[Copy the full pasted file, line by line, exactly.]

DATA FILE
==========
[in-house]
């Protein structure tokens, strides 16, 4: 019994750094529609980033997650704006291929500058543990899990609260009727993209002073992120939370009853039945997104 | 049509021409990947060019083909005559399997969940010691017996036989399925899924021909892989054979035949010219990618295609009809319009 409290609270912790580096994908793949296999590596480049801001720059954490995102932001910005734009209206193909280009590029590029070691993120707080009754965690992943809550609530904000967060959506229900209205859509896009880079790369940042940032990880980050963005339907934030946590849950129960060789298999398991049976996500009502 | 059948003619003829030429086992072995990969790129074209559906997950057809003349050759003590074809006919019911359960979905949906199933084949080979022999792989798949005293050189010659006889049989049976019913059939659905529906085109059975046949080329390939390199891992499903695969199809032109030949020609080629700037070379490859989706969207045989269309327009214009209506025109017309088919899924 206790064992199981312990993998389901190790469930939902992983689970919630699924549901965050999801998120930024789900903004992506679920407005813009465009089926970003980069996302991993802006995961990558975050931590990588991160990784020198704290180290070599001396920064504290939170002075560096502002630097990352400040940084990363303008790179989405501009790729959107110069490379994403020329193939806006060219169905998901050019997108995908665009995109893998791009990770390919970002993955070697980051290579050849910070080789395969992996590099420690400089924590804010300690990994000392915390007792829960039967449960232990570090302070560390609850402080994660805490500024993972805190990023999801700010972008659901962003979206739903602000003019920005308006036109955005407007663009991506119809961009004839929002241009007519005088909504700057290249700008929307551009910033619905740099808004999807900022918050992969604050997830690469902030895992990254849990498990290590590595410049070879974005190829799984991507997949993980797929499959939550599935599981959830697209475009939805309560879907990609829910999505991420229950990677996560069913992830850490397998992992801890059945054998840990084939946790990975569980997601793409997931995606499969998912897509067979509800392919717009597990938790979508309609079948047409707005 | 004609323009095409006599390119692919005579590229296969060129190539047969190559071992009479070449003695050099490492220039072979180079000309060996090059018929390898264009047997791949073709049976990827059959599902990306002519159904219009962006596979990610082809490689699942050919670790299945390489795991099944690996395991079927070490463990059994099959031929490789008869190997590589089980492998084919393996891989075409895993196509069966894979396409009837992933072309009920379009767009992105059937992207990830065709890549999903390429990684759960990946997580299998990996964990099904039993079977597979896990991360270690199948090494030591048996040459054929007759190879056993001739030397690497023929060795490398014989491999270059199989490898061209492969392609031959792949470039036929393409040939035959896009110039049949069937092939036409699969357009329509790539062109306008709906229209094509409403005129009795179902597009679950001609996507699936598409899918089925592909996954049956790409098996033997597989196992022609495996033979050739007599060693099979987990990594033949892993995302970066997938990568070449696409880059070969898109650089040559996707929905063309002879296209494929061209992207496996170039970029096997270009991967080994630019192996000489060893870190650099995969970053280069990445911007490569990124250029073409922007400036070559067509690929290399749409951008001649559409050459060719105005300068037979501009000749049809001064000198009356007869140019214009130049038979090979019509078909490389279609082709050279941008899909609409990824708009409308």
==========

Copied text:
[in-house]
């Protein structure tokens, strides 16, 4: 019994750094529609980033997650704006291929500058543990899990609260009727993209002073992120939370009853039945997104 | 049509021409990947060019083909005559399997969940010691017996036989399925899924021909892989054979035949010219990618295609009809319009 409290609270912790580096994908793949296999590596480049801001720059954490995102932001910005734009209206193909280009590029590029070691993120707080009754965690992943809550609530904000967060959506229900209205859509896009880079790369940042940032990880980050963005339907934030946590849950129960060789298999398991049976996500009502 | 059948003619003829030429086992072995990969790129074209559906997950057809003349050759003590074809006919019911359960979905949906199933084949080979022999792989798949005293050189010659006889049989049976019913059939659905529906085109059975046949080329390939390199891992499903695969199809032109030949020609080629700037070379490859989706969207045989269309327009214009209506025109017309088919899924 206790064992199981312990993998389901190790469930939902992983689970919630699924549901965050999801998120930024789900903004992506679920407005813009465009089926970003980069996302991993802006995961990558975050931590990588991160990784020198704290180290070599001396920064504290939170002075560096502002630097990352400040940084990363303008790179989405501009790729959107110069490379994403020329193939806006060219169905998901050019997108995908665009995109893998791009990770390919970002993955070697980051290579050849910070080789395969992996590099420690400089924590804010300690990994000392915390007792829960039967449960232990570090302070560390609850402080994660805490500024993972805190990023999801700010972008659901962003979206739903602000003019920005308006036109955005407007663009991506119809961009004839929002241009007519005088909504700057290249700008929307551009910033619905740099808004999807900022918050992969604050997830690469902030895992990254849990498990290590590595410049070879974005190829799984991507997949993980797929499959939550599935599981959830697209475009939805309560879907990609829910999505991420229950990677996560069913992830850490397998992992801890059945054998840990084939946790990975569980997601793409997931995606499969998912897509067979509800392919717009597990938790979508309609079948047409707005 | 004609323009095409006599390119692919005579590229296969060129190539047969190559071992009479070449003695050099490492220039072979180079000309060996090059018929390898264009047997791949073709049976990827059959599902990306002519159904219009962006596979990610082809490689699942050919670790299945390489795991099944690996395991079927070490463990059994099959031929490789008869190997590589089980492998084919393996891989075409895993196509069966894979396409009837992933072309009920379009767009992105059937992207990830065709890549999903390429990684759960990946997580299998990996964990099904039993079977597979896990991360270690199948090494030591048996040459054929007759190879056993001739030397690497023929060795490398014989491999270059199989490898061209492969392609031959792949470039036929393409040939035959896009110039049949069937092939036409699969357009329509790539062109306008709906229209094509409403005129009795179902597009679950001609996507699936598409899918089925592909996954049956790409098996033997597989196992022609495996033979050739007599060693099979987990990594033949892993995302970066997938990568070449696409880059070969898109650089040559996707929905063309002879296209494929061209992207496996170039970029096997270009991967080994630019192996000489060893870190650099995969970053280069990445911007490569990124250029073409922007400036070559067509690929290399749409951008001649559409050459060719105005300068037979501009000749049809001064000198009356007869140019214009130049038979090979019509078909490389279609082709050279941008899909609409990824708009409308």